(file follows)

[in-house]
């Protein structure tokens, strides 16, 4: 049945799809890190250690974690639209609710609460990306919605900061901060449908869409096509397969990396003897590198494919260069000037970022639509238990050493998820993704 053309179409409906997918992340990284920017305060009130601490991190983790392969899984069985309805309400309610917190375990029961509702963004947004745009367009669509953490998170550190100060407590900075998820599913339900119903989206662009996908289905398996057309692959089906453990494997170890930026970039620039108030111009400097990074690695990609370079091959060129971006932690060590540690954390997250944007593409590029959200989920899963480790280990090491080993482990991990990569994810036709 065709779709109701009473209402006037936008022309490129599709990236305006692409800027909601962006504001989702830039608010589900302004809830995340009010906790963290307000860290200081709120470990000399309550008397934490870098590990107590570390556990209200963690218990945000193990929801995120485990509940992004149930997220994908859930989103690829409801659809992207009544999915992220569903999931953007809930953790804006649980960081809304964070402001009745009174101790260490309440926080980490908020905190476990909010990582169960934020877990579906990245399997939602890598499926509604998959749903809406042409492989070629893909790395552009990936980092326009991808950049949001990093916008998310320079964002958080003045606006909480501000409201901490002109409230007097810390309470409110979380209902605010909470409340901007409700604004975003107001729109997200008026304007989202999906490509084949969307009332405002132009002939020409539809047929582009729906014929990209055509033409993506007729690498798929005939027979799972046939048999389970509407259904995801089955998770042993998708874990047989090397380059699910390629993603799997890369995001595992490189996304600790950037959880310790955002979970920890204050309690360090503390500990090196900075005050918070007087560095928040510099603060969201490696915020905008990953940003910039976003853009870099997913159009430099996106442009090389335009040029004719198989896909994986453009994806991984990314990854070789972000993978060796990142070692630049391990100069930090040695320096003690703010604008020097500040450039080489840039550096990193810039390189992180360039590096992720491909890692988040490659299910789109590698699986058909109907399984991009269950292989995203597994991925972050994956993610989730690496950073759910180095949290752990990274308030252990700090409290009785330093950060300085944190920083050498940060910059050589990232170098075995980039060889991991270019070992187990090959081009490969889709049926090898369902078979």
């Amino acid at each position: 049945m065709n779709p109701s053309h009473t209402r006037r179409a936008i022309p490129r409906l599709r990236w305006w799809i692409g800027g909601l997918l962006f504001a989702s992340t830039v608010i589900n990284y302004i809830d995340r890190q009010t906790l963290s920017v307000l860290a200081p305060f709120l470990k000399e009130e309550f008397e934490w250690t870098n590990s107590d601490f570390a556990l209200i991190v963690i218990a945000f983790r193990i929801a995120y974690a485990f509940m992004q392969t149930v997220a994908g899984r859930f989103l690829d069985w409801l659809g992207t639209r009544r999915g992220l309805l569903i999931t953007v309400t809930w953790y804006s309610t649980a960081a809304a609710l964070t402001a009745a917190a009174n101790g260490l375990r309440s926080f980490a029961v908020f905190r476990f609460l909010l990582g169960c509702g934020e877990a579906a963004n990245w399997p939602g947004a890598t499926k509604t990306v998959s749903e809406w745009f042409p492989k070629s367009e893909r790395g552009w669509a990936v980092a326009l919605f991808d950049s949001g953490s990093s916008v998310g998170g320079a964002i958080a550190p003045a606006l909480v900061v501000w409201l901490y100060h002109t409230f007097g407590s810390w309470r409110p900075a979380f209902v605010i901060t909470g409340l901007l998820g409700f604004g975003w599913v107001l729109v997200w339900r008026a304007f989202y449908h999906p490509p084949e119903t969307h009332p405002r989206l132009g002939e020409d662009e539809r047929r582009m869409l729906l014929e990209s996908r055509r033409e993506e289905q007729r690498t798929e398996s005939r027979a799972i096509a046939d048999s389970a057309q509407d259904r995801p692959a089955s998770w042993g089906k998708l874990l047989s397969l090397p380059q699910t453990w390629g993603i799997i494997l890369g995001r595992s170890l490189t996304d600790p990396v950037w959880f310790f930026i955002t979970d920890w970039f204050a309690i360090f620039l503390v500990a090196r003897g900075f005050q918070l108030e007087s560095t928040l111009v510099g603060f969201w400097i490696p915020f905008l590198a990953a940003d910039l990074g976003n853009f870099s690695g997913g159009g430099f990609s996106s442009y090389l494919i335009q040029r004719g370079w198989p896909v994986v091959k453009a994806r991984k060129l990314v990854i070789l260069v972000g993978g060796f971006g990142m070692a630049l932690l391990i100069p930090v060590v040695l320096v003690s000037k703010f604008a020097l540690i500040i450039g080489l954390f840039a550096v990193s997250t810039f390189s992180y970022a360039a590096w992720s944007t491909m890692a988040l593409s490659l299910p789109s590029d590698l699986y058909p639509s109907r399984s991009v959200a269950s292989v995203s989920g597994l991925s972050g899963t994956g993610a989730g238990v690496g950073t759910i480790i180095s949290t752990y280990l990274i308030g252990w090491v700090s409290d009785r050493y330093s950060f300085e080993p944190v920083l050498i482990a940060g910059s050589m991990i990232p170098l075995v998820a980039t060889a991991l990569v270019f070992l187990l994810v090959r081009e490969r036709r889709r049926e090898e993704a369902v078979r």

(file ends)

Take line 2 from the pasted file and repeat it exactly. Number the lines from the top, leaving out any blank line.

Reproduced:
């Protein structure tokens, strides 16, 4: 049945799809890190250690974690639209609710609460990306919605900061901060449908869409096509397969990396003897590198494919260069000037970022639509238990050493998820993704 053309179409409906997918992340990284920017305060009130601490991190983790392969899984069985309805309400309610917190375990029961509702963004947004745009367009669509953490998170550190100060407590900075998820599913339900119903989206662009996908289905398996057309692959089906453990494997170890930026970039620039108030111009400097990074690695990609370079091959060129971006932690060590540690954390997250944007593409590029959200989920899963480790280990090491080993482990991990990569994810036709 065709779709109701009473209402006037936008022309490129599709990236305006692409800027909601962006504001989702830039608010589900302004809830995340009010906790963290307000860290200081709120470990000399309550008397934490870098590990107590570390556990209200963690218990945000193990929801995120485990509940992004149930997220994908859930989103690829409801659809992207009544999915992220569903999931953007809930953790804006649980960081809304964070402001009745009174101790260490309440926080980490908020905190476990909010990582169960934020877990579906990245399997939602890598499926509604998959749903809406042409492989070629893909790395552009990936980092326009991808950049949001990093916008998310320079964002958080003045606006909480501000409201901490002109409230007097810390309470409110979380209902605010909470409340901007409700604004975003107001729109997200008026304007989202999906490509084949969307009332405002132009002939020409539809047929582009729906014929990209055509033409993506007729690498798929005939027979799972046939048999389970509407259904995801089955998770042993998708874990047989090397380059699910390629993603799997890369995001595992490189996304600790950037959880310790955002979970920890204050309690360090503390500990090196900075005050918070007087560095928040510099603060969201490696915020905008990953940003910039976003853009870099997913159009430099996106442009090389335009040029004719198989896909994986453009994806991984990314990854070789972000993978060796990142070692630049391990100069930090040695320096003690703010604008020097500040450039080489840039550096990193810039390189992180360039590096992720491909890692988040490659299910789109590698699986058909109907399984991009269950292989995203597994991925972050994956993610989730690496950073759910180095949290752990990274308030252990700090409290009785330093950060300085944190920083050498940060910059050589990232170098075995980039060889991991270019070992187990090959081009490969889709049926090898369902078979």